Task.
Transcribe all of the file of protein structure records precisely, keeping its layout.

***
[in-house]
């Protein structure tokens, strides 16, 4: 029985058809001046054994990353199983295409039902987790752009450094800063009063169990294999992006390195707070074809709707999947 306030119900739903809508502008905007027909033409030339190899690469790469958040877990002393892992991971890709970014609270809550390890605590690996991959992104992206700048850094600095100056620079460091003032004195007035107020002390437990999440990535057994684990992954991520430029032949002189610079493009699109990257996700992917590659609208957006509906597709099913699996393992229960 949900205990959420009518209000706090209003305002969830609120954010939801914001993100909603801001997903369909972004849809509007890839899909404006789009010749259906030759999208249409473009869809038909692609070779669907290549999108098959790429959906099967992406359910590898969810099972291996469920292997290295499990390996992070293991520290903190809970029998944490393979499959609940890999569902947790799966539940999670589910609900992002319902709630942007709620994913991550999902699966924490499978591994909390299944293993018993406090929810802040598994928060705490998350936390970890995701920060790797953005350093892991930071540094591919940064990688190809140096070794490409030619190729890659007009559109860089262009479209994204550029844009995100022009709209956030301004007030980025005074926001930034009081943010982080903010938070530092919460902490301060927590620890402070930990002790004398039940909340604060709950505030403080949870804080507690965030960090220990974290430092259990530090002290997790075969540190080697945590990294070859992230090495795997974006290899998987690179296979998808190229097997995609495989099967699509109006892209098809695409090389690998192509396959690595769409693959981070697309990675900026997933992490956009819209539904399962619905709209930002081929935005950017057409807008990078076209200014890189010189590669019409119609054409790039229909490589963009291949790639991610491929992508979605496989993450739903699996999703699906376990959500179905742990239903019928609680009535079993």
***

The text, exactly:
[in-house]
């Protein structure tokens, strides 16, 4: 029985058809001046054994990353199983295409039902987790752009450094800063009063169990294999992006390195707070074809709707999947 306030119900739903809508502008905007027909033409030339190899690469790469958040877990002393892992991971890709970014609270809550390890605590690996991959992104992206700048850094600095100056620079460091003032004195007035107020002390437990999440990535057994684990992954991520430029032949002189610079493009699109990257996700992917590659609208957006509906597709099913699996393992229960 949900205990959420009518209000706090209003305002969830609120954010939801914001993100909603801001997903369909972004849809509007890839899909404006789009010749259906030759999208249409473009869809038909692609070779669907290549999108098959790429959906099967992406359910590898969810099972291996469920292997290295499990390996992070293991520290903190809970029998944490393979499959609940890999569902947790799966539940999670589910609900992002319902709630942007709620994913991550999902699966924490499978591994909390299944293993018993406090929810802040598994928060705490998350936390970890995701920060790797953005350093892991930071540094591919940064990688190809140096070794490409030619190729890659007009559109860089262009479209994204550029844009995100022009709209956030301004007030980025005074926001930034009081943010982080903010938070530092919460902490301060927590620890402070930990002790004398039940909340604060709950505030403080949870804080507690965030960090220990974290430092259990530090002290997790075969540190080697945590990294070859992230090495795997974006290899998987690179296979998808190229097997995609495989099967699509109006892209098809695409090389690998192509396959690595769409693959981070697309990675900026997933992490956009819209539904399962619905709209930002081929935005950017057409807008990078076209200014890189010189590669019409119609054409790039229909490589963009291949790639991610491929992508979605496989993450739903699996999703699906376990959500179905742990239903019928609680009535079993």